Once you’ve synced, the Misfit app shows you exactly how many points you earned each day and how many steps you walked or ran. Using some rough algorithms based on your height and weight, it can also calculate how far you traveled and how many calories you burned. (I’ve found the results to be questionable at times. One day, according to the app, I walked 3,642 steps and burned 2,469 calories. The next day, I walked 12,878 steps—more than three times as far—yet the app said I used only 2,923 calories. I guess it takes more exercise to burn off a calorie than any of us would like, but it was still hard to believe that those extra 9,236 steps required only 454 calories. [Update 8/24/13: See comment section below.])
The Shine’s design embodies decisions that Vu and his team made early on to ensure that people would wear the device all day, every day. One of those was to minimize the fuss around charging. The Jawbone UP, to name one competing device, must be recharged weekly using a USB cable that connects to a computer. “One of the top reasons people stop wearing these trackers is that they forget to charge them,” Vu says. Under normal use, the watch battery inside the Shine will supposedly last about four months. (I’m sad to report, however, that mine only lasted about two weeks. My Shine is dead at the moment, waiting for me to head to Walgreens to pick up a new CR2013 battery.)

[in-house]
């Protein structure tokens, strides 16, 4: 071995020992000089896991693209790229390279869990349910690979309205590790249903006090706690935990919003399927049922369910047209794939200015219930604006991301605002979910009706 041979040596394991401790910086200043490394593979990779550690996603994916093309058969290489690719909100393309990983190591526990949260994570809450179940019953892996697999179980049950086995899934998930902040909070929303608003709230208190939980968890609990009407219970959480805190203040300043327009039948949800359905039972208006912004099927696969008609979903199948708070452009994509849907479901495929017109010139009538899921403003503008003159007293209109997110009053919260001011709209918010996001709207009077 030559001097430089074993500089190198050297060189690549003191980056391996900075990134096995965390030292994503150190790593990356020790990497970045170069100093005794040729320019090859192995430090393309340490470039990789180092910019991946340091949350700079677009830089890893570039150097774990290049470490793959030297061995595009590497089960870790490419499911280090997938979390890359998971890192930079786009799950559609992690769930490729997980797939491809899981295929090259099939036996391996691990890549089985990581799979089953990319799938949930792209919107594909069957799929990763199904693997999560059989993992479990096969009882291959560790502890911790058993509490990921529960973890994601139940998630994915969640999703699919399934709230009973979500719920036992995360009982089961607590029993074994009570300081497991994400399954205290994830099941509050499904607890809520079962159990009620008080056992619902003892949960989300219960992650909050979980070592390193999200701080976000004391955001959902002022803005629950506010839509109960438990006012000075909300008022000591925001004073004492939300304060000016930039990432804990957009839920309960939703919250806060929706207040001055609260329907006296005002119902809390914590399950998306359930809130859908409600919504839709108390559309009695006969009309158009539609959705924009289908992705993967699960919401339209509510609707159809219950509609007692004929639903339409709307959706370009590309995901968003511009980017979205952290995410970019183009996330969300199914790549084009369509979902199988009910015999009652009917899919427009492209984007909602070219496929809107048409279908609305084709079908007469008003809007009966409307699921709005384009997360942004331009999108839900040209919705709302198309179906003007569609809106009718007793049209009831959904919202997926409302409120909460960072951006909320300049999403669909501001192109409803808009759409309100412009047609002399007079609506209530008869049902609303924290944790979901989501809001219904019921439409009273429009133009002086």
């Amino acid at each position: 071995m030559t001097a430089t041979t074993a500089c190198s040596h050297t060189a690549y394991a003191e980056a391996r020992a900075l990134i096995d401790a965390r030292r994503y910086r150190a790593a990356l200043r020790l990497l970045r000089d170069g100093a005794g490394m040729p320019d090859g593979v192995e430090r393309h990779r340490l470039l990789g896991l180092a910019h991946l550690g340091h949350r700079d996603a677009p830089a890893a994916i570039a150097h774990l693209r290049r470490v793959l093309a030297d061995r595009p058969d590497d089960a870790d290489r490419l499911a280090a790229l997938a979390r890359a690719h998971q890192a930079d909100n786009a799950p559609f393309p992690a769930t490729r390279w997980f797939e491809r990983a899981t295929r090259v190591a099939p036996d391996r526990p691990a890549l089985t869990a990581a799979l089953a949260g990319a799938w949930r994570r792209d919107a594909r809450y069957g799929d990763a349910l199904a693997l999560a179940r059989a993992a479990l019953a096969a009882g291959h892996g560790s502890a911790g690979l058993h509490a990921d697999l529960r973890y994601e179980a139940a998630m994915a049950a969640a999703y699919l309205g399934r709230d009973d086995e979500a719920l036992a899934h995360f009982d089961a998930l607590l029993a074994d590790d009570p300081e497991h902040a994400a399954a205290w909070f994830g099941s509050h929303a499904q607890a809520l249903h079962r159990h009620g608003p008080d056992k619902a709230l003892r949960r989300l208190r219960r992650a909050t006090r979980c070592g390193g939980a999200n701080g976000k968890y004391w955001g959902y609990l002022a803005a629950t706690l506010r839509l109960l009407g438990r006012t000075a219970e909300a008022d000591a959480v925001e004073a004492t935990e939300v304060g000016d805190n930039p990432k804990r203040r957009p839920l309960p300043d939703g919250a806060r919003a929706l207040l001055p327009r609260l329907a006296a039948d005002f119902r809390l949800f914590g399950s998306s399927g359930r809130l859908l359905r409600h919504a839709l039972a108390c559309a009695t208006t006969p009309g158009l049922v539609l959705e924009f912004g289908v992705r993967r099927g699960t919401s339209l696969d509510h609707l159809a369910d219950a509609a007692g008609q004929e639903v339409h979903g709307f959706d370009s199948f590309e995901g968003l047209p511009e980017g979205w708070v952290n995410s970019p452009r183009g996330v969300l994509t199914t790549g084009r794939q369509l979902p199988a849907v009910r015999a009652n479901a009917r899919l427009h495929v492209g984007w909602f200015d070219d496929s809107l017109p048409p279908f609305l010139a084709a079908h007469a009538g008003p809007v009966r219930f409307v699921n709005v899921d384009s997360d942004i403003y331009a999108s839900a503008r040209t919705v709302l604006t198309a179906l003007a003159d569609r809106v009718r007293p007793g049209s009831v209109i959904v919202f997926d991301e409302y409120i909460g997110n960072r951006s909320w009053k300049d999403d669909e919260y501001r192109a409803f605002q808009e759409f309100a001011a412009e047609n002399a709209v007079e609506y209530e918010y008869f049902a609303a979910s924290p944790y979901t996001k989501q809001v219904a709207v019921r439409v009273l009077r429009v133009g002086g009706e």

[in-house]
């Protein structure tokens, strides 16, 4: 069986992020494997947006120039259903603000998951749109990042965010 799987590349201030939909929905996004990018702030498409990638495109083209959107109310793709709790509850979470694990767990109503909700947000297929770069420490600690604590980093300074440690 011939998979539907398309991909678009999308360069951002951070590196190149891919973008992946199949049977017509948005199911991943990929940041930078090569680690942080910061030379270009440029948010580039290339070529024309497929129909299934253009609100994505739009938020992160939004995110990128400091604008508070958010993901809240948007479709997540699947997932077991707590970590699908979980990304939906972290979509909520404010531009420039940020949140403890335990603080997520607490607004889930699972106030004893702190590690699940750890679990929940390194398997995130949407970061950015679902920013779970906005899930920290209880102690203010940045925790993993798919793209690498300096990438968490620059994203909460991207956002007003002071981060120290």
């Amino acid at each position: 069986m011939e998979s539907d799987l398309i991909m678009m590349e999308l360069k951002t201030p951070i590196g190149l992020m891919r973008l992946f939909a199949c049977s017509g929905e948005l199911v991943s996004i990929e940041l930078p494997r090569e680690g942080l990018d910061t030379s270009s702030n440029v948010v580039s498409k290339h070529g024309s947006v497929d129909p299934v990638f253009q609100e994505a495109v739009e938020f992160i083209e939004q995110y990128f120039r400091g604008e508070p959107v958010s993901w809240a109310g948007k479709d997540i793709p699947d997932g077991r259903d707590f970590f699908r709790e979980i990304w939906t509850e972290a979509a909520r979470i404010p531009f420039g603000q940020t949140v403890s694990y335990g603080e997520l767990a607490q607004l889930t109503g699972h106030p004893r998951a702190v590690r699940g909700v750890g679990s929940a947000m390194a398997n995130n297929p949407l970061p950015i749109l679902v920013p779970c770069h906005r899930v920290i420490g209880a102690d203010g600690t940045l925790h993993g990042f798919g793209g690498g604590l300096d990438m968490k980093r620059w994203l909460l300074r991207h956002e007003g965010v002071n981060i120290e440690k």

Going with a non-recharging battery led to tradeoffs, such as the Bluetooth issue mentioned above. Because computation takes power, the Shine doesn’t really try to discriminate between different kinds of activity; to tell it you’re taking a bicycle trip or going to sleep, for example, you have to tap it three times to create a “tag” for that activity in the device’s records. “There are more signal-processing tricks we could do” to classify different motions, says Vu. “But we slimmed down the feature set and the complexity of the algorithms to get a long battery life.”